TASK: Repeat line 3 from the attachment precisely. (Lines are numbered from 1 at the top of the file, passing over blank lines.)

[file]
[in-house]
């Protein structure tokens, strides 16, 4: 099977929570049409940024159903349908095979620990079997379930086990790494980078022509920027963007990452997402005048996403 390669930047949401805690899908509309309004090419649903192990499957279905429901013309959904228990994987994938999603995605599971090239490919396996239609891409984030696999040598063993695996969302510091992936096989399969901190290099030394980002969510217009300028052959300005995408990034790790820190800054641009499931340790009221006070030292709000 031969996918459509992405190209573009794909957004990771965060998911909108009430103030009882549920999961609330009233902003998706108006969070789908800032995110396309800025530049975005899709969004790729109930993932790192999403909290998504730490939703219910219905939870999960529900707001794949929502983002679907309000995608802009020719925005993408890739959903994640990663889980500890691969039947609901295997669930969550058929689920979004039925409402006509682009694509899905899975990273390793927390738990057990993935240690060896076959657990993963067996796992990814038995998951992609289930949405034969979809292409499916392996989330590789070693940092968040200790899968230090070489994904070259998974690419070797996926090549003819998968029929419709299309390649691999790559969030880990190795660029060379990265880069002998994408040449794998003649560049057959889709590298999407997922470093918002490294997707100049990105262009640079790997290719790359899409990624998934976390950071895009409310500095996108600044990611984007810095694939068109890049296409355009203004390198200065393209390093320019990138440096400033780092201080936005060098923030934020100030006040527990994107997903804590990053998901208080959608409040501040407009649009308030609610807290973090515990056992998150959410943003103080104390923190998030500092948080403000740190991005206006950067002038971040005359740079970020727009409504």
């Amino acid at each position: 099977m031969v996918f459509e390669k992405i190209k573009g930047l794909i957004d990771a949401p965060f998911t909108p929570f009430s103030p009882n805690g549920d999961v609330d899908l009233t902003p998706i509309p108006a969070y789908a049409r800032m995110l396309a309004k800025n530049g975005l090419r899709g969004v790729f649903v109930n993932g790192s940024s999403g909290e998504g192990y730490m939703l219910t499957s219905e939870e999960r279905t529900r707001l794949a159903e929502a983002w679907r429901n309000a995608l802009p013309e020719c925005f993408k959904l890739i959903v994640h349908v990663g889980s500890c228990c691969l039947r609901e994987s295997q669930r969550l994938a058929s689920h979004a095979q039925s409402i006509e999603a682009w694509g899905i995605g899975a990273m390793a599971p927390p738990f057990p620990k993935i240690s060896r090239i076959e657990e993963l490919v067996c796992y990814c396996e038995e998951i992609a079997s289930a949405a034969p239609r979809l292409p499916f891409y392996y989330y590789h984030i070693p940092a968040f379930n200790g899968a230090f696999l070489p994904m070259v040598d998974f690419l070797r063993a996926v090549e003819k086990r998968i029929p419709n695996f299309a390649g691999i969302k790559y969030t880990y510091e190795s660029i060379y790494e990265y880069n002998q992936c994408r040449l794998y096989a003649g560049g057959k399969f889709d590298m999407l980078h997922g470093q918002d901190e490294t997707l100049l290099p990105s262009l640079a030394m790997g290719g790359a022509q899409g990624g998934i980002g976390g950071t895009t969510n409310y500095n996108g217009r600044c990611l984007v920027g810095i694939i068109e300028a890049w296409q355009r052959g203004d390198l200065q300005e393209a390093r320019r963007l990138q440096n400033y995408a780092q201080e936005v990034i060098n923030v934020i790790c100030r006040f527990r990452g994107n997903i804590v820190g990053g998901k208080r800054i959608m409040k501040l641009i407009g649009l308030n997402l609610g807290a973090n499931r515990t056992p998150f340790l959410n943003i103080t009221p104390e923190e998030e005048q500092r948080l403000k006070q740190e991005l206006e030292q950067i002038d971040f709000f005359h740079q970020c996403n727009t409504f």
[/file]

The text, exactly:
């Amino acid at each position: 099977m031969v996918f459509e390669k992405i190209k573009g930047l794909i957004d990771a949401p965060f998911t909108p929570f009430s103030p009882n805690g549920d999961v609330d899908l009233t902003p998706i509309p108006a969070y789908a049409r800032m995110l396309a309004k800025n530049g975005l090419r899709g969004v790729f649903v109930n993932g790192s940024s999403g909290e998504g192990y730490m939703l219910t499957s219905e939870e999960r279905t529900r707001l794949a159903e929502a983002w679907r429901n309000a995608l802009p013309e020719c925005f993408k959904l890739i959903v994640h349908v990663g889980s500890c228990c691969l039947r609901e994987s295997q669930r969550l994938a058929s689920h979004a095979q039925s409402i006509e999603a682009w694509g899905i995605g899975a990273m390793a599971p927390p738990f057990p620990k993935i240690s060896r090239i076959e657990e993963l490919v067996c796992y990814c396996e038995e998951i992609a079997s289930a949405a034969p239609r979809l292409p499916f891409y392996y989330y590789h984030i070693p940092a968040f379930n200790g899968a230090f696999l070489p994904m070259v040598d998974f690419l070797r063993a996926v090549e003819k086990r998968i029929p419709n695996f299309a390649g691999i969302k790559y969030t880990y510091e190795s660029i060379y790494e990265y880069n002998q992936c994408r040449l794998y096989a003649g560049g057959k399969f889709d590298m999407l980078h997922g470093q918002d901190e490294t997707l100049l290099p990105s262009l640079a030394m790997g290719g790359a022509q899409g990624g998934i980002g976390g950071t895009t969510n409310y500095n996108g217009r600044c990611l984007v920027g810095i694939i068109e300028a890049w296409q355009r052959g203004d390198l200065q300005e393209a390093r320019r963007l990138q440096n400033y995408a780092q201080e936005v990034i060098n923030v934020i790790c100030r006040f527990r990452g994107n997903i804590v820190g990053g998901k208080r800054i959608m409040k501040l641009i407009g649009l308030n997402l609610g807290a973090n499931r515990t056992p998150f340790l959410n943003i103080t009221p104390e923190e998030e005048q500092r948080l403000k006070q740190e991005l206006e030292q950067i002038d971040f709000f005359h740079q970020c996403n727009t409504f």